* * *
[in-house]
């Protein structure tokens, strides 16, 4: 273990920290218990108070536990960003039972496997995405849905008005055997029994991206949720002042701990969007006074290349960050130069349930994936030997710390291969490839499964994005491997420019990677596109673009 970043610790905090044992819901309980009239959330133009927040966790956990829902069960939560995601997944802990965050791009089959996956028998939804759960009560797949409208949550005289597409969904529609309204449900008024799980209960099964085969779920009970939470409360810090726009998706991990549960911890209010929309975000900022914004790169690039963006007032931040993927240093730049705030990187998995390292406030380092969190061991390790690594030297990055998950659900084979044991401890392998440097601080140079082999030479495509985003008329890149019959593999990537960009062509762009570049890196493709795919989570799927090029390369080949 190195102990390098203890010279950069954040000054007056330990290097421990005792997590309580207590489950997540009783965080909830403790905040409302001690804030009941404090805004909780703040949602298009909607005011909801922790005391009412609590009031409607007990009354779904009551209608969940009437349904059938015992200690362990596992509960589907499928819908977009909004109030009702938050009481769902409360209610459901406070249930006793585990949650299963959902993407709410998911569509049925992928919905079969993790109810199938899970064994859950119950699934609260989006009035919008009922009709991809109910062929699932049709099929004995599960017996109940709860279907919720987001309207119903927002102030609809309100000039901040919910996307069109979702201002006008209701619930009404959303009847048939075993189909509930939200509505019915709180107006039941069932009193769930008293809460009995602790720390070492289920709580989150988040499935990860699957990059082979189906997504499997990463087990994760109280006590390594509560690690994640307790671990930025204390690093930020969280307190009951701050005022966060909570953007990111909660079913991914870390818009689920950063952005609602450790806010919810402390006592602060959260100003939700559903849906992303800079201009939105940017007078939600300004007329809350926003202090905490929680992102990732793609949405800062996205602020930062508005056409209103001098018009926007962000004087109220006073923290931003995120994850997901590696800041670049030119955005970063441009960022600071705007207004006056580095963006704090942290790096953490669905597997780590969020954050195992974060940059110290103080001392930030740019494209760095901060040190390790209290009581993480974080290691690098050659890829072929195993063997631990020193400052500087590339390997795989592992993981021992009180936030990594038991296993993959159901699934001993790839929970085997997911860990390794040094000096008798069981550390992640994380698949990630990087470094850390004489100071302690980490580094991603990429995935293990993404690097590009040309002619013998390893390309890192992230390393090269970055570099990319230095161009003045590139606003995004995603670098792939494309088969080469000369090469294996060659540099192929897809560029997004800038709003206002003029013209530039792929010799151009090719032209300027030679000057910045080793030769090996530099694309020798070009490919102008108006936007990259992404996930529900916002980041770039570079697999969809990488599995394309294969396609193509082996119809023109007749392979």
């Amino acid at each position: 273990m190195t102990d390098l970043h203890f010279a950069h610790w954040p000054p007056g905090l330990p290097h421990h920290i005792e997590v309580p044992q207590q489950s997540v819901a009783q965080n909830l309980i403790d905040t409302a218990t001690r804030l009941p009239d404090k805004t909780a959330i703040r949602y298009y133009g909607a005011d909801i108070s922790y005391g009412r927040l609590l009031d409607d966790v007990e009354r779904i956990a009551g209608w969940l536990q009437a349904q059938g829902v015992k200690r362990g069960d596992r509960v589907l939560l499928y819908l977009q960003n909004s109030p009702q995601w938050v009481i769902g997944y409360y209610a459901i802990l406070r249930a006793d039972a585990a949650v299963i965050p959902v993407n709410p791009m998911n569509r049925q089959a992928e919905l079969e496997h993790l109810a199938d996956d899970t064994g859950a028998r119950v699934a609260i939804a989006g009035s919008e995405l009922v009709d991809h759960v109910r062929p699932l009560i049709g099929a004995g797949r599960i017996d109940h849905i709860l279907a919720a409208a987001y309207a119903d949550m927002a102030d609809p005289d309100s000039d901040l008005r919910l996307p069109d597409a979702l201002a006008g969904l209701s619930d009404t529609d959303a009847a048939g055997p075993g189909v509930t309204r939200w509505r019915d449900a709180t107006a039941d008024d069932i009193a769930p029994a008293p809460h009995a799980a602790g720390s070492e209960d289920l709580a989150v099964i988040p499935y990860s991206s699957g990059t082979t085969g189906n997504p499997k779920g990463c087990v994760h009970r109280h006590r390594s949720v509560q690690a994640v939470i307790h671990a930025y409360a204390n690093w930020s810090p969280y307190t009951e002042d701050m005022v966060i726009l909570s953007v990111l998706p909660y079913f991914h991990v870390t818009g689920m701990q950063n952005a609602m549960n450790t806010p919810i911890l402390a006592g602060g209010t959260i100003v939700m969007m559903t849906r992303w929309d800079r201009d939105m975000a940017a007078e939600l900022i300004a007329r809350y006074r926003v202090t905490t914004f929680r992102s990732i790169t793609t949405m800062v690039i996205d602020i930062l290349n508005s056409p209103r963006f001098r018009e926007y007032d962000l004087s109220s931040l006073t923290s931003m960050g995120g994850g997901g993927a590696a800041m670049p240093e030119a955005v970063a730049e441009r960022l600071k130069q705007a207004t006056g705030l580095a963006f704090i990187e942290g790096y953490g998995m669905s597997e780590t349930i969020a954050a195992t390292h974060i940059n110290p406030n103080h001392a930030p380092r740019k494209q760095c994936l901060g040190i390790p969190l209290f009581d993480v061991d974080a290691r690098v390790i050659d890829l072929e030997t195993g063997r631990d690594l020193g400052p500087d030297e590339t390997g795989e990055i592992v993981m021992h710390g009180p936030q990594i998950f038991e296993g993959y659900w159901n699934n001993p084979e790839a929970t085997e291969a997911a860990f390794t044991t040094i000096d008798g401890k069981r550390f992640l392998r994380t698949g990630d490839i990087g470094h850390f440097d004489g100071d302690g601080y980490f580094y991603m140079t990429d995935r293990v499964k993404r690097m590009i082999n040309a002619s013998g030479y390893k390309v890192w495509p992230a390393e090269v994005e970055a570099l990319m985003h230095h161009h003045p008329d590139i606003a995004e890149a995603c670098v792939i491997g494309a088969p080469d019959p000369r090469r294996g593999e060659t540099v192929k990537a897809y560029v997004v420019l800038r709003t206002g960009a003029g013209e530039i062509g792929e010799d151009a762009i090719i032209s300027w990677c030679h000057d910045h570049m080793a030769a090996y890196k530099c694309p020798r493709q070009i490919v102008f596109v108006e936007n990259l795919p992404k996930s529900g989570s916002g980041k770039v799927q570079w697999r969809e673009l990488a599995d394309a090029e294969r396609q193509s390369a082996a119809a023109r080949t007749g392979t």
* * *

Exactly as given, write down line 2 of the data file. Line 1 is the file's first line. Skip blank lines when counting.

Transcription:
């Protein structure tokens, strides 16, 4: 273990920290218990108070536990960003039972496997995405849905008005055997029994991206949720002042701990969007006074290349960050130069349930994936030997710390291969490839499964994005491997420019990677596109673009 970043610790905090044992819901309980009239959330133009927040966790956990829902069960939560995601997944802990965050791009089959996956028998939804759960009560797949409208949550005289597409969904529609309204449900008024799980209960099964085969779920009970939470409360810090726009998706991990549960911890209010929309975000900022914004790169690039963006007032931040993927240093730049705030990187998995390292406030380092969190061991390790690594030297990055998950659900084979044991401890392998440097601080140079082999030479495509985003008329890149019959593999990537960009062509762009570049890196493709795919989570799927090029390369080949 190195102990390098203890010279950069954040000054007056330990290097421990005792997590309580207590489950997540009783965080909830403790905040409302001690804030009941404090805004909780703040949602298009909607005011909801922790005391009412609590009031409607007990009354779904009551209608969940009437349904059938015992200690362990596992509960589907499928819908977009909004109030009702938050009481769902409360209610459901406070249930006793585990949650299963959902993407709410998911569509049925992928919905079969993790109810199938899970064994859950119950699934609260989006009035919008009922009709991809109910062929699932049709099929004995599960017996109940709860279907919720987001309207119903927002102030609809309100000039901040919910996307069109979702201002006008209701619930009404959303009847048939075993189909509930939200509505019915709180107006039941069932009193769930008293809460009995602790720390070492289920709580989150988040499935990860699957990059082979189906997504499997990463087990994760109280006590390594509560690690994640307790671990930025204390690093930020969280307190009951701050005022966060909570953007990111909660079913991914870390818009689920950063952005609602450790806010919810402390006592602060959260100003939700559903849906992303800079201009939105940017007078939600300004007329809350926003202090905490929680992102990732793609949405800062996205602020930062508005056409209103001098018009926007962000004087109220006073923290931003995120994850997901590696800041670049030119955005970063441009960022600071705007207004006056580095963006704090942290790096953490669905597997780590969020954050195992974060940059110290103080001392930030740019494209760095901060040190390790209290009581993480974080290691690098050659890829072929195993063997631990020193400052500087590339390997795989592992993981021992009180936030990594038991296993993959159901699934001993790839929970085997997911860990390794040094000096008798069981550390992640994380698949990630990087470094850390004489100071302690980490580094991603990429995935293990993404690097590009040309002619013998390893390309890192992230390393090269970055570099990319230095161009003045590139606003995004995603670098792939494309088969080469000369090469294996060659540099192929897809560029997004800038709003206002003029013209530039792929010799151009090719032209300027030679000057910045080793030769090996530099694309020798070009490919102008108006936007990259992404996930529900916002980041770039570079697999969809990488599995394309294969396609193509082996119809023109007749392979």